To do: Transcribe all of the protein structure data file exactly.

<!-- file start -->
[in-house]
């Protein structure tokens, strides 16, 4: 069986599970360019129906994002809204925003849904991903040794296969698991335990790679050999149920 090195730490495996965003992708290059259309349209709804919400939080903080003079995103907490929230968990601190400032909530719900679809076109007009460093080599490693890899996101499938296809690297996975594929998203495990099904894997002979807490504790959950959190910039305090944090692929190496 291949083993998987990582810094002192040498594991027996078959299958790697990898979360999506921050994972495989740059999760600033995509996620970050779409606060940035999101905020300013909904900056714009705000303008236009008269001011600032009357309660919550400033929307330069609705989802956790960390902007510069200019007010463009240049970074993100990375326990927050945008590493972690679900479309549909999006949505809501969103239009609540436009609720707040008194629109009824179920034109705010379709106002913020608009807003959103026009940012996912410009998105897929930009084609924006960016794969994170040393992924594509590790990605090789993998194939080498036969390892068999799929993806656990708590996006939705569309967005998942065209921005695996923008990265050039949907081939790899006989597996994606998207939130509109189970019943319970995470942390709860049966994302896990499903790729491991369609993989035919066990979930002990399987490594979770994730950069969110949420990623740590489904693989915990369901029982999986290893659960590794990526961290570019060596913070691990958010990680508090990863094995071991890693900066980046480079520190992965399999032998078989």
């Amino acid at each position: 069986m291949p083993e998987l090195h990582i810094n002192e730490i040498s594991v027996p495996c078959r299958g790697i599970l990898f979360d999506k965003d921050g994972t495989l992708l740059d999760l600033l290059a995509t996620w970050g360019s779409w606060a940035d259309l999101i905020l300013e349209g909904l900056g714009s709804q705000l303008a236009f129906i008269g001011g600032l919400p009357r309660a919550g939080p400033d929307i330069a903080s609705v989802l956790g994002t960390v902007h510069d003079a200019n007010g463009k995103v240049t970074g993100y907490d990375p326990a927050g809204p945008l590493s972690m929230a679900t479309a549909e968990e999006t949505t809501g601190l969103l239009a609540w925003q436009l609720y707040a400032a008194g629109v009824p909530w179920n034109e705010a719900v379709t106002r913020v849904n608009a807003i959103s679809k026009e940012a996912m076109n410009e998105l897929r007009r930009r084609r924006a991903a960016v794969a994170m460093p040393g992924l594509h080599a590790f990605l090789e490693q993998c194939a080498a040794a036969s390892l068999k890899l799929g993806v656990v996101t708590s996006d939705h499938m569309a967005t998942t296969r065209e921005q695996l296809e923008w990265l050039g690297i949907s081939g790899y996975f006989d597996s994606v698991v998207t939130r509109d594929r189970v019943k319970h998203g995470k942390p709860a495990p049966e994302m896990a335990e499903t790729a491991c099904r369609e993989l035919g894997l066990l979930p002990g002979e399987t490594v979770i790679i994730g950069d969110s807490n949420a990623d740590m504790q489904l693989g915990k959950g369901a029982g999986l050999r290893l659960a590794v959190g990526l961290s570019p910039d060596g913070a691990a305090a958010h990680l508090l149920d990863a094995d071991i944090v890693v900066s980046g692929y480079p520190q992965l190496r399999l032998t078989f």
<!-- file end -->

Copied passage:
[in-house]
């Protein structure tokens, strides 16, 4: 069986599970360019129906994002809204925003849904991903040794296969698991335990790679050999149920 090195730490495996965003992708290059259309349209709804919400939080903080003079995103907490929230968990601190400032909530719900679809076109007009460093080599490693890899996101499938296809690297996975594929998203495990099904894997002979807490504790959950959190910039305090944090692929190496 291949083993998987990582810094002192040498594991027996078959299958790697990898979360999506921050994972495989740059999760600033995509996620970050779409606060940035999101905020300013909904900056714009705000303008236009008269001011600032009357309660919550400033929307330069609705989802956790960390902007510069200019007010463009240049970074993100990375326990927050945008590493972690679900479309549909999006949505809501969103239009609540436009609720707040008194629109009824179920034109705010379709106002913020608009807003959103026009940012996912410009998105897929930009084609924006960016794969994170040393992924594509590790990605090789993998194939080498036969390892068999799929993806656990708590996006939705569309967005998942065209921005695996923008990265050039949907081939790899006989597996994606998207939130509109189970019943319970995470942390709860049966994302896990499903790729491991369609993989035919066990979930002990399987490594979770994730950069969110949420990623740590489904693989915990369901029982999986290893659960590794990526961290570019060596913070691990958010990680508090990863094995071991890693900066980046480079520190992965399999032998078989």
């Amino acid at each position: 069986m291949p083993e998987l090195h990582i810094n002192e730490i040498s594991v027996p495996c078959r299958g790697i599970l990898f979360d999506k965003d921050g994972t495989l992708l740059d999760l600033l290059a995509t996620w970050g360019s779409w606060a940035d259309l999101i905020l300013e349209g909904l900056g714009s709804q705000l303008a236009f129906i008269g001011g600032l919400p009357r309660a919550g939080p400033d929307i330069a903080s609705v989802l956790g994002t960390v902007h510069d003079a200019n007010g463009k995103v240049t970074g993100y907490d990375p326990a927050g809204p945008l590493s972690m929230a679900t479309a549909e968990e999006t949505t809501g601190l969103l239009a609540w925003q436009l609720y707040a400032a008194g629109v009824p909530w179920n034109e705010a719900v379709t106002r913020v849904n608009a807003i959103s679809k026009e940012a996912m076109n410009e998105l897929r007009r930009r084609r924006a991903a960016v794969a994170m460093p040393g992924l594509h080599a590790f990605l090789e490693q993998c194939a080498a040794a036969s390892l068999k890899l799929g993806v656990v996101t708590s996006d939705h499938m569309a967005t998942t296969r065209e921005q695996l296809e923008w990265l050039g690297i949907s081939g790899y996975f006989d597996s994606v698991v998207t939130r509109d594929r189970v019943k319970h998203g995470k942390p709860a495990p049966e994302m896990a335990e499903t790729a491991c099904r369609e993989l035919g894997l066990l979930p002990g002979e399987t490594v979770i790679i994730g950069d969110s807490n949420a990623d740590m504790q489904l693989g915990k959950g369901a029982g999986l050999r290893l659960a590794v959190g990526l961290s570019p910039d060596g913070a691990a305090a958010h990680l508090l149920d990863a094995d071991i944090v890693v900066s980046g692929y480079p520190q992965l190496r399999l032998t078989f």